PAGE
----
Jet engines are the foundation of modern air travel. Large, powerful turbines are built to precise specifications in dedicated factories using thousands of parts. But that doesn't mean you can't construct your own engine at home. The science behind a jet engine is extremely simple to understand, if somewhat difficult to implement on a homebuilt scale. It will take patience and a few visits to the junkyard, but you too can construct your very own jet engine.
- Skill level:
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Things you need
- Welding torch
- Pipe bender
- Stainless steel pipe
- Flat sheet steel, 1/8" in thickness
- Fuel lines
- Fan blade
- Ignition source
Lay out your design on paper before constructing it. Each jet engine will be different because each turbocharger is different, but essentially you are forcing compressed air through a tube with a fuel/air mixture that is ignited, with the resulting flame pushing out far more air than the turbocharger alone. Design your engine so that your turbocharger feeds air into the combustion chamber, ignites and is pushed out to turn the turbine.
Construct your ignition chamber. Insert a smaller pipe into a large pipe, leaving approximately ½-inch of space between the two to create an air chamber. Make a steel cap to bolt onto one end of the larger pipe, leaving a hole for the fuel line to be inserted. Drill evenly spaced holes throughout the smaller pipe and attach it to the cap with bolts for easy removal. Bolt the cap to the larger pipe. On the other end of the chamber, weld sheet steel to the smaller pipe to completely cover the larger pipe. Leave the mouth of the smaller pipe open.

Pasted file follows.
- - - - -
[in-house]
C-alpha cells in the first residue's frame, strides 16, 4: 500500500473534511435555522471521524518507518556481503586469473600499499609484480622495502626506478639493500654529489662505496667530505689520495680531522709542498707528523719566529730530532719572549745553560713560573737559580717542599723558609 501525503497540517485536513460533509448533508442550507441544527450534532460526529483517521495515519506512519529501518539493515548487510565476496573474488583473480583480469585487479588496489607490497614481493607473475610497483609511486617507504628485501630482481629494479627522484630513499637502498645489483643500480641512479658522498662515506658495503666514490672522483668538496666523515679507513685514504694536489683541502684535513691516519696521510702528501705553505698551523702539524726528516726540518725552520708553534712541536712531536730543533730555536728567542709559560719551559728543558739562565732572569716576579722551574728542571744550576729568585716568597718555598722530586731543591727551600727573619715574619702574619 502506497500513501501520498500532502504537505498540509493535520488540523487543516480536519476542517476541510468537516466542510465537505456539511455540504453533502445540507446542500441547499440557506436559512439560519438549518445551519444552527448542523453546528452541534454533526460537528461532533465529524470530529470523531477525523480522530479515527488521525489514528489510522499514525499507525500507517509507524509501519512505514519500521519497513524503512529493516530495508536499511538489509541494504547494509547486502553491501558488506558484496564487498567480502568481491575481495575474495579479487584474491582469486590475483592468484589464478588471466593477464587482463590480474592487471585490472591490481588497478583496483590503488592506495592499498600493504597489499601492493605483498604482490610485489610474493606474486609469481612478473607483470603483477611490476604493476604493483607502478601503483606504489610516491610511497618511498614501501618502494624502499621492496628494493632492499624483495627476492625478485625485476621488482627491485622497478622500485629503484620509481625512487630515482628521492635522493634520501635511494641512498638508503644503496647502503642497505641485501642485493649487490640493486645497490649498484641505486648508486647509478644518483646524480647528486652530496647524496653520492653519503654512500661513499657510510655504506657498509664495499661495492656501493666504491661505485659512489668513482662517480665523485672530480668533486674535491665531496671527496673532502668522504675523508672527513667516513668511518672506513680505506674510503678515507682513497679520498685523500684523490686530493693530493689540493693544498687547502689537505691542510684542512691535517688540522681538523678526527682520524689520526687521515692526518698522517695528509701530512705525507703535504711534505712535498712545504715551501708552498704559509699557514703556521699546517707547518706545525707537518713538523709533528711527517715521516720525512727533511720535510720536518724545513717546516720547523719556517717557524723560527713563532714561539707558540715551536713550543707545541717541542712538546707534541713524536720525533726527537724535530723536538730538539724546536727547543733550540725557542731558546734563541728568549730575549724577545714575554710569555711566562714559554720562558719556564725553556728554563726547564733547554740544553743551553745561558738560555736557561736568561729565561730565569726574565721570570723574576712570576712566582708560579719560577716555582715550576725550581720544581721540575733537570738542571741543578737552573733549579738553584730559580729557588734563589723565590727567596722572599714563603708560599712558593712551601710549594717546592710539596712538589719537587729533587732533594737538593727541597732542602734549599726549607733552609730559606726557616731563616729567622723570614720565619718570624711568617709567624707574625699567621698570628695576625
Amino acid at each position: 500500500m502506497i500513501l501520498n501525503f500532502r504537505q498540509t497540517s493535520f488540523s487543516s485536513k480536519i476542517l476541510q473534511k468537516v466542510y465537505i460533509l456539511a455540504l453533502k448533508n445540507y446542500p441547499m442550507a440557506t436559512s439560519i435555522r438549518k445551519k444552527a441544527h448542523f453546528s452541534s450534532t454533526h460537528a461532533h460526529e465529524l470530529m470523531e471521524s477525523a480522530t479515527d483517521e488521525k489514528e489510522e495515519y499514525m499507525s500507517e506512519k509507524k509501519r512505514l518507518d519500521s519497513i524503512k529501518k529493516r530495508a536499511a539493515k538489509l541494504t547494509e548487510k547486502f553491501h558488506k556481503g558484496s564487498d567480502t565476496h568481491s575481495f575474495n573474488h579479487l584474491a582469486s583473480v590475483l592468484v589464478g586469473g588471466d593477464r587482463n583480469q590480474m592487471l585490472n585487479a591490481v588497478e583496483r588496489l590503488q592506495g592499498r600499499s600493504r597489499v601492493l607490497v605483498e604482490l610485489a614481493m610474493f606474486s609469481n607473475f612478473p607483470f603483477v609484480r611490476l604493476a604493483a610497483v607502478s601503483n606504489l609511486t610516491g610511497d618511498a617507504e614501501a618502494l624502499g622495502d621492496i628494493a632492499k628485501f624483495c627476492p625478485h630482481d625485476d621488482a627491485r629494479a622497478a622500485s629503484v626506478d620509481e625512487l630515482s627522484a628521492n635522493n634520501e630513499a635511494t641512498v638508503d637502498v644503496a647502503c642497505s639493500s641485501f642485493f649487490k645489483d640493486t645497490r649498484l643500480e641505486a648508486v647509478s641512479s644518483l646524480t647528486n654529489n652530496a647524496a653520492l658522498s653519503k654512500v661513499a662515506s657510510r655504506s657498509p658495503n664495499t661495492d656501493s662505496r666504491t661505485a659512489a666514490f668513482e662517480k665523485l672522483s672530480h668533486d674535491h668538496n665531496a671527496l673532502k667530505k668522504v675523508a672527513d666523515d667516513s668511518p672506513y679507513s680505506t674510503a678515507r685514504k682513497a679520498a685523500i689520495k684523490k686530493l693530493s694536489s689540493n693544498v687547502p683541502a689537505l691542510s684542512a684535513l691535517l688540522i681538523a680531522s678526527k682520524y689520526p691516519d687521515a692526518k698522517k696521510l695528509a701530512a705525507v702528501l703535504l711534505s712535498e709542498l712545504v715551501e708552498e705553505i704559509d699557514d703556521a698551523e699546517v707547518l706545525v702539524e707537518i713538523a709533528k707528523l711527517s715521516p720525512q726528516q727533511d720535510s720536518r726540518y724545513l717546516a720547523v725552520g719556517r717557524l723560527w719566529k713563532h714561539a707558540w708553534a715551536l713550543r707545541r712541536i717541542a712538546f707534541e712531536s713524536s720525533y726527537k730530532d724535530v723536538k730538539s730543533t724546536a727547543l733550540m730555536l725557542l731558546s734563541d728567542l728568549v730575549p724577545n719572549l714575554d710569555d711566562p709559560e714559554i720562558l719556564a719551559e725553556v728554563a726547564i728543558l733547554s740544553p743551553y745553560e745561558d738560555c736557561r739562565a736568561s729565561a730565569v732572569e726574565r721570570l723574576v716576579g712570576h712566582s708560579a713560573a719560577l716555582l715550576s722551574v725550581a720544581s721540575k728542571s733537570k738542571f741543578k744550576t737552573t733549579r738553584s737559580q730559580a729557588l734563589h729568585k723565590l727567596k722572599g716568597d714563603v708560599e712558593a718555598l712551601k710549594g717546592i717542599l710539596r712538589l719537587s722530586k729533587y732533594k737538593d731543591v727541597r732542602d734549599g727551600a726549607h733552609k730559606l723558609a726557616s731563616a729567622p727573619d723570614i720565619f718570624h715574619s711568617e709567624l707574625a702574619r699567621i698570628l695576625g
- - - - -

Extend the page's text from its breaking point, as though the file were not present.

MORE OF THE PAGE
Attach a length of curved pipe to your turbocharger. Place the pipe so that the maximum force of the air from the turbocharger flows into it. Generally, the best location is the lower left side, but each turbocharger will be slightly different. Wrap the pipe around the turbocharger and cut a hole that is the exact size of the pipe's mouth in the ignition chamber. Weld the two together with an airtight seam.
Build your turbine chamber. Insert your fan blade into a piece of pipe with just enough clearance to spin freely. Weld a smaller pipe at one end and taper it to serve as your jet nozzle. Cut a hole where the top of the fan will be and curve the pipe so that it wraps around and off of your turbine chamber. Measure the other end of the pipe to attach to the open end of your ignition chamber, but do not weld it yet.
Test your turbocharger and ignition chamber. Experiment with different hole spacing on the pipes, and different amounts of fuel/air mixture. You are looking to have a smooth, steady flow of air with no pops, bursts or other issues. This may require several different tests. Once you have a smooth flow of air, weld the pipe connecting the turbine chamber to the ignition chamber, and your engine will be complete.
Tips and warnings
- Study as many plans as possible; the basic physics are always the same, but there are unique variations for each engine.
- Be very careful when experimenting with fuel/air mixtures, and do not experiment near anything flammable.
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